Consumers for
Reliability and
Safety ®

C.A.R.S. Activities 2018

Providing Expert Testimony, Warning about the Lack
of Safety Standards for Autonomous Vehicles
CARS President Invited to Testify on Panel with Representatives
from General Motors (Cruise), Waymo (Google) and Lyft
Public News Service
January 11, 2018
CARS President Rosemary Shahan testifying about the lack of safety standards for autonomous vehicles, before the California Senate Committee on Transportation.
CARS President Rosemary Shahan provided expert testimony before a public informational hearing conducted by the California Senate Committee on Transportation and Housing, at the Committee's invitation, regarding autonomous vehicles: Opportunities and Challenges.

Senator Beale (D-San Jose) chaired the hearing, which was also attended by Assemblymember Jim Frazier (D-Fairfield), Chair of the Assembly Committee on Transportation, and Senators Skinner, Glazer, Wieckowski, Dodd, Gaines, and Allen.

Auto manufacturers and tech companies like Google, plus Uber and other ride-sharing companies and their investors are pushing in Congress and in Sacramento to roll back safety standards, so they can sell unlimited numbers of semi-autonomous and driverless cars without having to meet even the most basic safety standards, such as being able to be driven safely in construction zones, or all kinds of weather.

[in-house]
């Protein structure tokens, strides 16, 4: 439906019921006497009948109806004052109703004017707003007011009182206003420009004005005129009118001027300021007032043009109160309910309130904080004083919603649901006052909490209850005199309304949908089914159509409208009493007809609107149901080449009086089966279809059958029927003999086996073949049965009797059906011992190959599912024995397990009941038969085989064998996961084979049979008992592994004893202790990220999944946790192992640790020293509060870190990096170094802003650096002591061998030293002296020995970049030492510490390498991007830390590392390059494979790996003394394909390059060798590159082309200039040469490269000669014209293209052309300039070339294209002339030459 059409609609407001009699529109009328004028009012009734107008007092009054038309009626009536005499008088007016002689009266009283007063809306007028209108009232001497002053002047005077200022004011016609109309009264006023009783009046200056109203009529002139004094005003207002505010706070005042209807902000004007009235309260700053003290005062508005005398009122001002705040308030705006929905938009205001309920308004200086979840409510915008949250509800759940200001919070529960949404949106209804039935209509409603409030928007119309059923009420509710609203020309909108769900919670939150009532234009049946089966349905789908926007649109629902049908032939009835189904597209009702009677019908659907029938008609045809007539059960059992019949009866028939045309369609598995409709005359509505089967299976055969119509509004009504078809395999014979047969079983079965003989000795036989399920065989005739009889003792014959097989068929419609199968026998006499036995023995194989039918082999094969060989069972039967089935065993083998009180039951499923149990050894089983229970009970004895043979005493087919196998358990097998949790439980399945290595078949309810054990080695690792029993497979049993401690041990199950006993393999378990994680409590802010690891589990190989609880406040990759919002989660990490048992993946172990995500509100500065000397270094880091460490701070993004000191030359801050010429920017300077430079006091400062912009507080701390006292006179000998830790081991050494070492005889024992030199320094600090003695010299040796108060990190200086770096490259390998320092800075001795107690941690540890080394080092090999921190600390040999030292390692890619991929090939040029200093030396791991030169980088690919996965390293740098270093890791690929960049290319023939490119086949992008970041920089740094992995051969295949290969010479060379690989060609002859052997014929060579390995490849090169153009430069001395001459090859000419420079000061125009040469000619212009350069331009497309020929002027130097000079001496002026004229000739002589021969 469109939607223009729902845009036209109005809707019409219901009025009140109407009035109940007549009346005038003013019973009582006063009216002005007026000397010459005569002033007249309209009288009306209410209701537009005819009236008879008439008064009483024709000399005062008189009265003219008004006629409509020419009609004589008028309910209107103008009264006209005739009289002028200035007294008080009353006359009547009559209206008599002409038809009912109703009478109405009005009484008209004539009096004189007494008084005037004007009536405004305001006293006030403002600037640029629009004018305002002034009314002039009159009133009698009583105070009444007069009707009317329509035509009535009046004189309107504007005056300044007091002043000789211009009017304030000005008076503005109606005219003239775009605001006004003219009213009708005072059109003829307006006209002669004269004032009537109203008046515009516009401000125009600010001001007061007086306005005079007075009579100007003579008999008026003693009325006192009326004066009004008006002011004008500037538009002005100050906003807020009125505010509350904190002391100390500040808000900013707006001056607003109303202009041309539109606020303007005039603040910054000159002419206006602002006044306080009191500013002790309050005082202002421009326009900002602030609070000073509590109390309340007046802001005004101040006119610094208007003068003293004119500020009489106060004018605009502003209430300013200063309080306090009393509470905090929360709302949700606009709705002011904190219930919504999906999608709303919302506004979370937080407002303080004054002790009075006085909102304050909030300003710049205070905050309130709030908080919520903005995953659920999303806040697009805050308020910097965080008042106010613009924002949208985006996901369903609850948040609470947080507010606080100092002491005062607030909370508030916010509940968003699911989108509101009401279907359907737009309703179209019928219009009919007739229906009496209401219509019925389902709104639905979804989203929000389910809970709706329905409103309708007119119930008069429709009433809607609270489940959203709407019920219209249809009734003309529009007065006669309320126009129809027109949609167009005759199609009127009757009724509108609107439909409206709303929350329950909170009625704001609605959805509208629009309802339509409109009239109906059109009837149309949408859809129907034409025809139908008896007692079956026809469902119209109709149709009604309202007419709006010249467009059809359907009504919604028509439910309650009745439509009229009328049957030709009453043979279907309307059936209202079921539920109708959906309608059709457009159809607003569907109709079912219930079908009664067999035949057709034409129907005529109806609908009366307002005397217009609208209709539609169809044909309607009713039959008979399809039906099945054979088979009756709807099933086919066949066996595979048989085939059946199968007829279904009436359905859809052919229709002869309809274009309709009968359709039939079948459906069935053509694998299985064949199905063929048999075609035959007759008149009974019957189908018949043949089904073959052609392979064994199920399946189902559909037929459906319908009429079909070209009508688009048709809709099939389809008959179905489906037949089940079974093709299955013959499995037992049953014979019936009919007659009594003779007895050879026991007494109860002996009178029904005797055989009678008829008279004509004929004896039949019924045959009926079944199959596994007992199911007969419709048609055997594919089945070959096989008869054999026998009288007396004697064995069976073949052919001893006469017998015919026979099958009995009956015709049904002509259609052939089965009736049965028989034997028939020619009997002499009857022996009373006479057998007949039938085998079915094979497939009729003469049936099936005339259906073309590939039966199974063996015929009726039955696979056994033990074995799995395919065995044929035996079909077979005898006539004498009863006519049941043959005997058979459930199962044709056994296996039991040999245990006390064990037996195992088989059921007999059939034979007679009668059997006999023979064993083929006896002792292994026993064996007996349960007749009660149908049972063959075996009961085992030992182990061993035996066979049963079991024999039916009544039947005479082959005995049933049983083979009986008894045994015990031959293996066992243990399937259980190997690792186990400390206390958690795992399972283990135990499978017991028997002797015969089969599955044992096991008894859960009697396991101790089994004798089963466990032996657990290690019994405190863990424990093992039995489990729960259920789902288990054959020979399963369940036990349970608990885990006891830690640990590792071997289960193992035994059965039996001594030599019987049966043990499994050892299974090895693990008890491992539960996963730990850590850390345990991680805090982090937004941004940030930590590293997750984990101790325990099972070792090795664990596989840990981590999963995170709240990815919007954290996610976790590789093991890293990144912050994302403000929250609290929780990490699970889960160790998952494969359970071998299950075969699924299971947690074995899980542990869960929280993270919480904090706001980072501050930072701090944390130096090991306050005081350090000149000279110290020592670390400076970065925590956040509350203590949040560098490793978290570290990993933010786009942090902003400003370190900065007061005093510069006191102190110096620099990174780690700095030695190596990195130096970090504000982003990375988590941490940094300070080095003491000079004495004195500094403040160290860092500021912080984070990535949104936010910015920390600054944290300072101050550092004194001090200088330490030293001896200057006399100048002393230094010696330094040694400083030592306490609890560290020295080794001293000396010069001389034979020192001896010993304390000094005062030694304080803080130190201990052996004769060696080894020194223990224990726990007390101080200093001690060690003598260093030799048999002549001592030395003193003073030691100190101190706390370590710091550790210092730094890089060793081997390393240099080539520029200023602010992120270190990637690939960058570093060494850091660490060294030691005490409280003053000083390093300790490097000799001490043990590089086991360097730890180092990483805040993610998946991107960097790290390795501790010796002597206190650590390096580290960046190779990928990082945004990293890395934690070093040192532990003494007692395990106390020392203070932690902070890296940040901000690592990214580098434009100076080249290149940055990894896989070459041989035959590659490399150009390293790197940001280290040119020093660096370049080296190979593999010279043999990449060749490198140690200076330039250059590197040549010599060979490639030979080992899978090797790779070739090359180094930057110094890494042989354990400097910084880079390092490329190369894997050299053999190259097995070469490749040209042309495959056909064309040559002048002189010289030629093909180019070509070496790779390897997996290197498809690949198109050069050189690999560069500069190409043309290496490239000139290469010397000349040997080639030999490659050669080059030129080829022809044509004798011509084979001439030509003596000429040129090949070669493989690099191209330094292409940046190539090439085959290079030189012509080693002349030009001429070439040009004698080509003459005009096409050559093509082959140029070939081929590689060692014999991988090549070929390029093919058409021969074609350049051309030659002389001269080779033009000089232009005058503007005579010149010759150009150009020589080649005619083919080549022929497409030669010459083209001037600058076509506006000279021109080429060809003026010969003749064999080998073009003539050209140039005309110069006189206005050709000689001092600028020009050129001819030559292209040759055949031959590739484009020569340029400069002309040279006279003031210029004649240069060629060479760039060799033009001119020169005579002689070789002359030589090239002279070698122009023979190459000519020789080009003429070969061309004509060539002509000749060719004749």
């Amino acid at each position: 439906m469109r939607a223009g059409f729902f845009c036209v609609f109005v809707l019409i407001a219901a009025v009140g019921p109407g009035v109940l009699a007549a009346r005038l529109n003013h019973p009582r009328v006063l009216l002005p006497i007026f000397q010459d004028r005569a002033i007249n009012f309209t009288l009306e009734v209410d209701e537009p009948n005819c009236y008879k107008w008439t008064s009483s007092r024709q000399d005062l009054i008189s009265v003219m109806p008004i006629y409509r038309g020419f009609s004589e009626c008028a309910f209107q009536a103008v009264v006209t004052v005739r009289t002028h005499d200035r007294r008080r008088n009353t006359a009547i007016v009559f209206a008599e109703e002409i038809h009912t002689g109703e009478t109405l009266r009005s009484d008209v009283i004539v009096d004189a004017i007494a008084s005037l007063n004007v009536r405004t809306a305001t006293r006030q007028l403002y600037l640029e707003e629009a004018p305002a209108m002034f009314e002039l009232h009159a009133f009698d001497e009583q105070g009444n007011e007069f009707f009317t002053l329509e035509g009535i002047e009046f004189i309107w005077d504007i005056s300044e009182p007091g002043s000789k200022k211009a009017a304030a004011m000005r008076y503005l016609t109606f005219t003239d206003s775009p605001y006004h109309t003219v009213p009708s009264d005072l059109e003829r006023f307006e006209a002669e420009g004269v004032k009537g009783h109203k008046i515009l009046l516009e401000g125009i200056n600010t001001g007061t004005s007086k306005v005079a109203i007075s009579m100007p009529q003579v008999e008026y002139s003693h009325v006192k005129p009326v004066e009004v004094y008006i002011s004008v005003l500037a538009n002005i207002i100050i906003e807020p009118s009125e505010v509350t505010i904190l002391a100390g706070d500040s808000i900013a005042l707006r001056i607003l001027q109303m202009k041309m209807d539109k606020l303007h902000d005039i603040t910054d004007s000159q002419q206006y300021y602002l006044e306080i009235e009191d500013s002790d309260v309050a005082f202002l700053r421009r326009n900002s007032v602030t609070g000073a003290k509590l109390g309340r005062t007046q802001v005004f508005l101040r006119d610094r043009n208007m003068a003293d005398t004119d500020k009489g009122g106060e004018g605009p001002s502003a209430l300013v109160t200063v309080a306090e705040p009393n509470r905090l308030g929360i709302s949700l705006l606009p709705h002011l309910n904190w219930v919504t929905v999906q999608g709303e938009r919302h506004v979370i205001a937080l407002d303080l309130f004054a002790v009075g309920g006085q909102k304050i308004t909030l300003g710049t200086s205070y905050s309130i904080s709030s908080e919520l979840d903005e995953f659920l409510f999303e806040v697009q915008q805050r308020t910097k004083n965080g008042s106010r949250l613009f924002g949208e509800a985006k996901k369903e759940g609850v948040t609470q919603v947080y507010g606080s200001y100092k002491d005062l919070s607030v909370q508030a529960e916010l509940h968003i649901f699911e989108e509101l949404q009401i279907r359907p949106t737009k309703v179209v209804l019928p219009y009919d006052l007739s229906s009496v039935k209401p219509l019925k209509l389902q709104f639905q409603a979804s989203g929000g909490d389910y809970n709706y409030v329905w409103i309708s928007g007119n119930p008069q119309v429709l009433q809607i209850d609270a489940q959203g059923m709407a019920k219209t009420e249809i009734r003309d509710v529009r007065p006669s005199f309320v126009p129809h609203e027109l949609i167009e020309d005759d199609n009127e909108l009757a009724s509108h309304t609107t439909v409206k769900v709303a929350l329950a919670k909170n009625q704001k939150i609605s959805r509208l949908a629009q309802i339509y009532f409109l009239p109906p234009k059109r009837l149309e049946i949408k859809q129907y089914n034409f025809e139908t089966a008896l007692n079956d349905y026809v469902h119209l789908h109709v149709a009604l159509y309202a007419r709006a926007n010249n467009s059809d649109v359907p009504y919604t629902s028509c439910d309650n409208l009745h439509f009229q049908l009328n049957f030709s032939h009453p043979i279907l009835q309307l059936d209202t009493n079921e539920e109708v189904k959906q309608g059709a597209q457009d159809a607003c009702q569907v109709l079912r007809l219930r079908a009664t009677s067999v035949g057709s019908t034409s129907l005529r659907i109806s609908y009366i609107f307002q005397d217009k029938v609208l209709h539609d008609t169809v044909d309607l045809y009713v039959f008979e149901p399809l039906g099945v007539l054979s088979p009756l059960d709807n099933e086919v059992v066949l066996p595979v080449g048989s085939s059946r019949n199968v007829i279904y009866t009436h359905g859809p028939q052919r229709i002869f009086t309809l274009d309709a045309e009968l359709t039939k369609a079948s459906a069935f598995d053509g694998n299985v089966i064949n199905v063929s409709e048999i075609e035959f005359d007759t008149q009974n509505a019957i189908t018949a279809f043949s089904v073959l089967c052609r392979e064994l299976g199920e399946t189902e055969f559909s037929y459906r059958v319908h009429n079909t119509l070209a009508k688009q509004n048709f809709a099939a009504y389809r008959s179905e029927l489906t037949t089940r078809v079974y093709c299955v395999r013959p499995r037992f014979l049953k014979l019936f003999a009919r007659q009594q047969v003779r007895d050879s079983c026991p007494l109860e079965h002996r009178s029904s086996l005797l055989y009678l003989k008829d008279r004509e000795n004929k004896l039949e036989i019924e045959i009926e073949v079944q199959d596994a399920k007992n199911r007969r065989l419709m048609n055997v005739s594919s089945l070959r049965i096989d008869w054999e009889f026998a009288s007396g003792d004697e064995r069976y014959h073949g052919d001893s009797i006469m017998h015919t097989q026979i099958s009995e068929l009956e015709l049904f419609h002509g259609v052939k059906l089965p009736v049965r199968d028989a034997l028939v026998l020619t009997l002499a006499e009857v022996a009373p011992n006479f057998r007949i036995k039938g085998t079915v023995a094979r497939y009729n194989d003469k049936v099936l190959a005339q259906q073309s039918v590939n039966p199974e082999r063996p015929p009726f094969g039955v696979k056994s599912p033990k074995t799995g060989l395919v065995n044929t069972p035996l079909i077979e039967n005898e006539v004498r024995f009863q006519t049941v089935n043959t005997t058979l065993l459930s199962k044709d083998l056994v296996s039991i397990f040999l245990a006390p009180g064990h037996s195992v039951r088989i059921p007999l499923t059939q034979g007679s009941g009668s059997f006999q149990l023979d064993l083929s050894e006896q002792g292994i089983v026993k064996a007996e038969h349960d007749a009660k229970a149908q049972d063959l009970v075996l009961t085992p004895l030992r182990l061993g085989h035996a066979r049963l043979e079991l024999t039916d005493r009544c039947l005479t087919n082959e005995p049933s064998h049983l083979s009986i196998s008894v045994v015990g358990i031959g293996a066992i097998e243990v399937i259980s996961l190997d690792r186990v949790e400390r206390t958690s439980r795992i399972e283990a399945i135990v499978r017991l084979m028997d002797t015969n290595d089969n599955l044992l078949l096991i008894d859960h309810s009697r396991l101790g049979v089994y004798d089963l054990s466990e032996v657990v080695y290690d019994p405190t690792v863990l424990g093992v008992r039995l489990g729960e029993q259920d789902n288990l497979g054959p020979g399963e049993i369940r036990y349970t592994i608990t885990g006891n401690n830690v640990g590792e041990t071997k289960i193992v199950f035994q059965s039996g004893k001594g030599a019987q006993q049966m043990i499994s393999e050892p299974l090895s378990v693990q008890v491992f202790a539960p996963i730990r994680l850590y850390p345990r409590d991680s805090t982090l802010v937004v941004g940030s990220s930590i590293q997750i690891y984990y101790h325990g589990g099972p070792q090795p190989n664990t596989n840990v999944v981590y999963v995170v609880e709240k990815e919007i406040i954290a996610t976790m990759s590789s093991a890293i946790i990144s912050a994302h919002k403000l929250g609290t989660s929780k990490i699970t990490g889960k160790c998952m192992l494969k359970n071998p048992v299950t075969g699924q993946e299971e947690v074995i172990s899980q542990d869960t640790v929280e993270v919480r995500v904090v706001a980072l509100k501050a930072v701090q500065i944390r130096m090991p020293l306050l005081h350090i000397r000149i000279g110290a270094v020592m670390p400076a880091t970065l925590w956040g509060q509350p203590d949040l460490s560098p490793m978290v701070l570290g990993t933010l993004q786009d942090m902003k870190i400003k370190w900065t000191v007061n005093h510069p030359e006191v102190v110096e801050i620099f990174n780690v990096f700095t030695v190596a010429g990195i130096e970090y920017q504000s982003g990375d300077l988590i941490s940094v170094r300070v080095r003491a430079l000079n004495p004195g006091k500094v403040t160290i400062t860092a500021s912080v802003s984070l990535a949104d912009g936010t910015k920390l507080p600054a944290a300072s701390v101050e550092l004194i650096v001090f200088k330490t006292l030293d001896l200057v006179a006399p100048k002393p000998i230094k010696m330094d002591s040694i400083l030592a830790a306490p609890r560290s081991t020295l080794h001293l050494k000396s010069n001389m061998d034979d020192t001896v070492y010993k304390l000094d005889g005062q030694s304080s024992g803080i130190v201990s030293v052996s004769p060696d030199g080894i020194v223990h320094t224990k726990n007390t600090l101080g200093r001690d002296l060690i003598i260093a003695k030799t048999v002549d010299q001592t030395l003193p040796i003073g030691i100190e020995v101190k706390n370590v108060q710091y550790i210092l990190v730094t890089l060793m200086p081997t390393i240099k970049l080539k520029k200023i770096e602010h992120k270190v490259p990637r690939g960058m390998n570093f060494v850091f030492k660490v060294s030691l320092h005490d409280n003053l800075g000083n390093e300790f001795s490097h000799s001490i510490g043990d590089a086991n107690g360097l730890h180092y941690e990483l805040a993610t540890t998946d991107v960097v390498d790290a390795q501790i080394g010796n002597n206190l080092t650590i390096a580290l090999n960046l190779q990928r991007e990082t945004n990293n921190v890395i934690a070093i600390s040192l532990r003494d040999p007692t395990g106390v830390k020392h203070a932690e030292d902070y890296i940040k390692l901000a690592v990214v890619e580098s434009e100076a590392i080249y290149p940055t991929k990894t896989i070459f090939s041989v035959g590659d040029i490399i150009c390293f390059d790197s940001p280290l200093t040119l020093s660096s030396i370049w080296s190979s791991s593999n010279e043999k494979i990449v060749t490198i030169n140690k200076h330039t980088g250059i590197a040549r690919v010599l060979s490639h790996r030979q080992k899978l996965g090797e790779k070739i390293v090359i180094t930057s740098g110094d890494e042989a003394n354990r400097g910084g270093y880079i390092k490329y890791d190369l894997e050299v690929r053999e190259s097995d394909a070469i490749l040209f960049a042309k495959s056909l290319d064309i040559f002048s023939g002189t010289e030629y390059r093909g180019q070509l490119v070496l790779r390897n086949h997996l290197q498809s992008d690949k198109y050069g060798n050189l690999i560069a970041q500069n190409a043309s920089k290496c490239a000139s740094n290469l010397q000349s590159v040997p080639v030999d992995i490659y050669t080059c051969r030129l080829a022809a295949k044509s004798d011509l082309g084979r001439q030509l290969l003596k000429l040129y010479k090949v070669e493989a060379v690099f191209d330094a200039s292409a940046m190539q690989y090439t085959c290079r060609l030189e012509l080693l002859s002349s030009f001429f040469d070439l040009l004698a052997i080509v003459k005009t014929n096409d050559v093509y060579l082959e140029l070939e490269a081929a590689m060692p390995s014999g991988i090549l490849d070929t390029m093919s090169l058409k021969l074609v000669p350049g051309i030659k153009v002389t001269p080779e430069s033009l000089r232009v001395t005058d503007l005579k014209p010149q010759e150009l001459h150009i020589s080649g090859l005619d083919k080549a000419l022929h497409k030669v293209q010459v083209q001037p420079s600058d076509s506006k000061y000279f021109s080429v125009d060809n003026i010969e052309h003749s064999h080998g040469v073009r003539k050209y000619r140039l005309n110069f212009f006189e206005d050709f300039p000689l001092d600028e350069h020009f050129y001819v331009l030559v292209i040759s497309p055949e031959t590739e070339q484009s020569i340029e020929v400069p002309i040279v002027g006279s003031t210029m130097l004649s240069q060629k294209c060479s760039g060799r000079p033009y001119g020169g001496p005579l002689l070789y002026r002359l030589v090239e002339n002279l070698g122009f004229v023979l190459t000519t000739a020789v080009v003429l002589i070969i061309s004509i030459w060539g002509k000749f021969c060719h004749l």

Representatives of CARS, General Motors (Cruise), Waymo (Google), and Lyft testify before California Senate Committee on Transportation about the future of autonomous vehicles.
CARS warned about the hazards posed by allowing autonomous vehicles to be sold to consumers, before ANY federal or state safety standards are in place. Currently, there are no safety standards specifically for autonomous vehicles -- not even against their being hacked by cyber-criminals and weaponized to carry explosives or drugs. The FBI and other cyber-security experts have also been raising alarms about the vulnerability of autonomous vehicles to being hacked.

Read CARS testimony

Read more:

Consumer watchdog: Speed not safety is California senate's concern in robot car hearing

Street blog: Autonomous vehicles are coming and California isn't ready
Warning Consumers about Car Dealers Selling Dangerous Recalled Cars,
especially in Tennessee, which now has the worst law in the nation

"Groups Warn that Tennessee Could Become Dumping Ground
for Dangerous Cars"
Public News Service
January 11, 2018
Stephanie Erdman was blinded in one eye by an exploding Takata airbag in a recalled Honda. Other victims have bled to death. Tennessee's new law makes it easier for car dealers to get away with selling recalled used cars with this life-threatening safety defect.